**The Blue Line Smooths Out Random Fluctuations, Tells a Less “Over-Reactive” Trend**

I realized recently that this topic has never been covered before, in its most straightforward form, on this site! Actually, it *was* the subject of a guest post by the esteemed **David Churchward**, and also by the equally-esteemed **Kasper de Jonge**, but neither of those posts benefited from the v2 functions available to us today).

To illustrate what we can do with state-of-the-art Power Pivot formulas, let’s start with this simple model:

And a simple pivot:

That [Units Sold] measure is the jagged red line in the chart at the top of the post, and its formula is very simple:

[Units Sold] = SUM(Sales[QtySold])

And we want a version of [Units Sold] that is “smoothed” over a 3-month period.

### Moving Sum

Let’s start with a formula that is a sum of the most recent 3 months (including the current one):

[3 Month Moving Sum Units Sold] =

CALCULATE([Units Sold],

DATESINPERIOD(Calendar[Date],

LASTDATE(Calendar[Date]),-3, Month

)

)

And see what that looks like:

**Moving 3-Month Sum Reflects the Current Month and the Prior Two Months**

### Moving Average – First Attempt

OK, but that number is bigger than a single month and doesn’t match the scale of our real-world business, so we wouldn’t want to chart that – we want the average version of that.

It’s a 3-month moving sum, so to get the average, we *could* just divide by 3:

[3 Month Avg Divide 3] =

=[3 Month Moving Sum Units Sold] / 3

Which looks like:

**3 Month Moving Avg Via Divide by 3 Has a Drawback**

Those first two months, since they are the first two months in our calendar, are summing up less than 3 months’ worth of sales, but still dividing by 3. So it “unfairly” drives down their average.

### Moving Average – Corrected

We can account for this by changing our denominator to use a similar logic to the numerator:

[3 Month Moving Avg Corrected]=

[3 Month Moving Sum Units Sold] /

CALCULATE(DISTINCTCOUNT(Calendar[Year Month]),

DATESINPERIOD(Calendar[Date],

LASTDATE(Calendar[Date]),-3,Month

)

)

In English: “take the 3 month sum measure we already have and divide it by the number of distinct (unique) months we have over that same 3 month period.”

Results:

**This Calc is More “Fair” to the Months at the Beginning**

#### Variations?

There are a number of variations on this approach – daily/weekly/quarterly versions, correcting for calendars that extend beyond the range of dates where you have sales, adapting it to custom calendars via the **Greatest Formula in the World**, etc., but I will wait and see what people ask about in the comments before digging into any of those.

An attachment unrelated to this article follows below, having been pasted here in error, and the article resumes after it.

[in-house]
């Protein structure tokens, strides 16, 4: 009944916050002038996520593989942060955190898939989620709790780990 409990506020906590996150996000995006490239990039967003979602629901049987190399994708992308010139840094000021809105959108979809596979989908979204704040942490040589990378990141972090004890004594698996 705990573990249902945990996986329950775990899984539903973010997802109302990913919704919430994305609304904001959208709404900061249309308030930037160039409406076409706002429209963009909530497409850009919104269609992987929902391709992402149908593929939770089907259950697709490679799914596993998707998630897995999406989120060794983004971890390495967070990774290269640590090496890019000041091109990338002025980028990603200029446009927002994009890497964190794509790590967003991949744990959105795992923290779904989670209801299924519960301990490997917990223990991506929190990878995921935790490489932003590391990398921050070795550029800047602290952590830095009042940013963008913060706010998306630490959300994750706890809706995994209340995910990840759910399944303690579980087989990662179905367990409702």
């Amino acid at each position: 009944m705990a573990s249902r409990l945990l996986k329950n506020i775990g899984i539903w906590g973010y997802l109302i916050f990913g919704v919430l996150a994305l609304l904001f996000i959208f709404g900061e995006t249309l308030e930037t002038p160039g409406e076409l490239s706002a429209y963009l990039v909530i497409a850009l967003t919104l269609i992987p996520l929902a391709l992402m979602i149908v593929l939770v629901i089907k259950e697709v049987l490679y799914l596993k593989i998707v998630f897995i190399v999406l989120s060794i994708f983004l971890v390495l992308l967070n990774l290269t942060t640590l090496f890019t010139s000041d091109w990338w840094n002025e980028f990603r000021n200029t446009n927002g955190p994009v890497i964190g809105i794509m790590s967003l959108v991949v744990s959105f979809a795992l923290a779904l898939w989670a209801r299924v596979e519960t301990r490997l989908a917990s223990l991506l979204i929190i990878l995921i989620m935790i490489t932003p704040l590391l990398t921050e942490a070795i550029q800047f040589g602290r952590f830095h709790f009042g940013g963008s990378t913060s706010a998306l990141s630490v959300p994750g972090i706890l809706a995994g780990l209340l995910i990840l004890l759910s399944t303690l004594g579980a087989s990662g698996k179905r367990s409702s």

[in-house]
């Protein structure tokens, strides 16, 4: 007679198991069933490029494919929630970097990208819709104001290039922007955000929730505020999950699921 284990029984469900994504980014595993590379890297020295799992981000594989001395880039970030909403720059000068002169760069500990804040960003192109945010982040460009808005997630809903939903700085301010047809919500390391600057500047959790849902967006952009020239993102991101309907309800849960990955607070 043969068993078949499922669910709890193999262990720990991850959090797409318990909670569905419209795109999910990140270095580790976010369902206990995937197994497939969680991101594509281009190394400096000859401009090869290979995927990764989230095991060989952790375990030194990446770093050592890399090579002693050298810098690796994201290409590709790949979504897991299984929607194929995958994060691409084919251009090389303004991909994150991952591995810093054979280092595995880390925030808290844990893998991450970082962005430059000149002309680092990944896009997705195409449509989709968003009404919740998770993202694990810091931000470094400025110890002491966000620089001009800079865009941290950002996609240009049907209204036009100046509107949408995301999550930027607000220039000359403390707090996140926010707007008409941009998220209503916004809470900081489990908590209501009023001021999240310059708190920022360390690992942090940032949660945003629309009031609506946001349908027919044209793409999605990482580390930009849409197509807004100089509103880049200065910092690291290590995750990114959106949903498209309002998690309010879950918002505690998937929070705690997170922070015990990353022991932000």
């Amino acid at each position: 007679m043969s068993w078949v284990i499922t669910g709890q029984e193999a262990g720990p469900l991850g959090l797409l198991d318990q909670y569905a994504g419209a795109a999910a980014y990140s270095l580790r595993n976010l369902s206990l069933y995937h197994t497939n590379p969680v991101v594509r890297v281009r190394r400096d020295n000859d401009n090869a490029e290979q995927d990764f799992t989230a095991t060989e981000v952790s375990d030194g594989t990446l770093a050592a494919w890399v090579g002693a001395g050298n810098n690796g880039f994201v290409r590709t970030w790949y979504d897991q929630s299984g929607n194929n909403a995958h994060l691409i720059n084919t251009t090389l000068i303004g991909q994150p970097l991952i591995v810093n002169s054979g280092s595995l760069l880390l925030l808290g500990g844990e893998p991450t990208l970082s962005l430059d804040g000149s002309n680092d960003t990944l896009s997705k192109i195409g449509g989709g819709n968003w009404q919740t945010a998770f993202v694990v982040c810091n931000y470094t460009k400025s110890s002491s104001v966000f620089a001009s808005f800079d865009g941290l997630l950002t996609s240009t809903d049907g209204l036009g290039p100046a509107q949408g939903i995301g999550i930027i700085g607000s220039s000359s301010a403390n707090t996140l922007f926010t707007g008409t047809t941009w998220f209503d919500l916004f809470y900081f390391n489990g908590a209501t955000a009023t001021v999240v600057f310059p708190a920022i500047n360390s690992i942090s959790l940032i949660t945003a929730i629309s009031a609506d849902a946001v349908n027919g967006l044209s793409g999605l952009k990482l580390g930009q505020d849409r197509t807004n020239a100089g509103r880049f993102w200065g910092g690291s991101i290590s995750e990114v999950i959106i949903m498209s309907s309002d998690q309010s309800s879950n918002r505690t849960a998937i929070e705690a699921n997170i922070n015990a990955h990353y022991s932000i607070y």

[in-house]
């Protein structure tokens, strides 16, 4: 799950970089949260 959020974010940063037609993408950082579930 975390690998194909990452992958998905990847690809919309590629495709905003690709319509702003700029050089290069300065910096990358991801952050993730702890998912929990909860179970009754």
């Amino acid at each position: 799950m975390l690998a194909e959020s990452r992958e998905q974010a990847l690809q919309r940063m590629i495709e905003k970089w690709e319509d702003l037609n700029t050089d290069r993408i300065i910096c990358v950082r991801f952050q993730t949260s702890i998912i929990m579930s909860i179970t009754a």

Is it complicated to control “X Months moving” from Excel?

Have a cell in Excel where we can put 3, 6, 12 or even 1.

We can do that with a slicer but not a cell. Is that sufficient?

Having a slicer to easily/quickly (re)set the moving average length would GREATLY enhance the ability to see the effect of the ma-length on the graph / analysis…

Also, I have created columns in the PP data model having differing moving-average lengths (c.f., lagged: 1,3, 6 mos; & fwd/backward: 1, 3, 6 mos) for a 1.8M row revenues-ledger table. The 2013 .xlsb file has ballooned from ~220MB to over 400MB. Being able to ‘dynamically’ change the ma-period should COMPRESS ALL of this to just a FEW columns — (as well as make it MUCH easier to investigate / select the effects of the ma-length)…

to may it control ‘X months moving’ , how do i use slicer to replace the number of intervals(-3)? Please advise. Thanks a lot

Just use the Search box at the top of the page Billy. “Moving Average Slicer” should do the trick

I had a different problem: what to do if don’t know exact length of the period? Imagine the situation of some technology where you need to keep things in certain conditions over some period of time and it varies. Simply you have two dates START and END. In Excel it is not difficult using SUMPRODUCT or some kind of array stuff but it’s slow and COPY/PASTE routine is required each time you update. How to do it in DAX then when you keep process parameters in separate table? First thing, setting a relationship led me nowhere (in my opinion it is variation of MANY to MANY when you have parallel processes). I tried to apply USERELATIONSHIP but failed. The solution I found is simple but you need cumulative data. The formula of SUM over the period from A to B looks like: value(B)-value(A), AVERAGE: (value(B)-value(A))/(B-A). The funniest part is you don’t need any relationship at all, just take LOOKUPVALUE to find value(B) and value (A). Maybe this solution is obvious to everyone but for me was not but I found it refreshing.

Greetings from Poland.

Cezar

Forgive me my English – I do not use it very often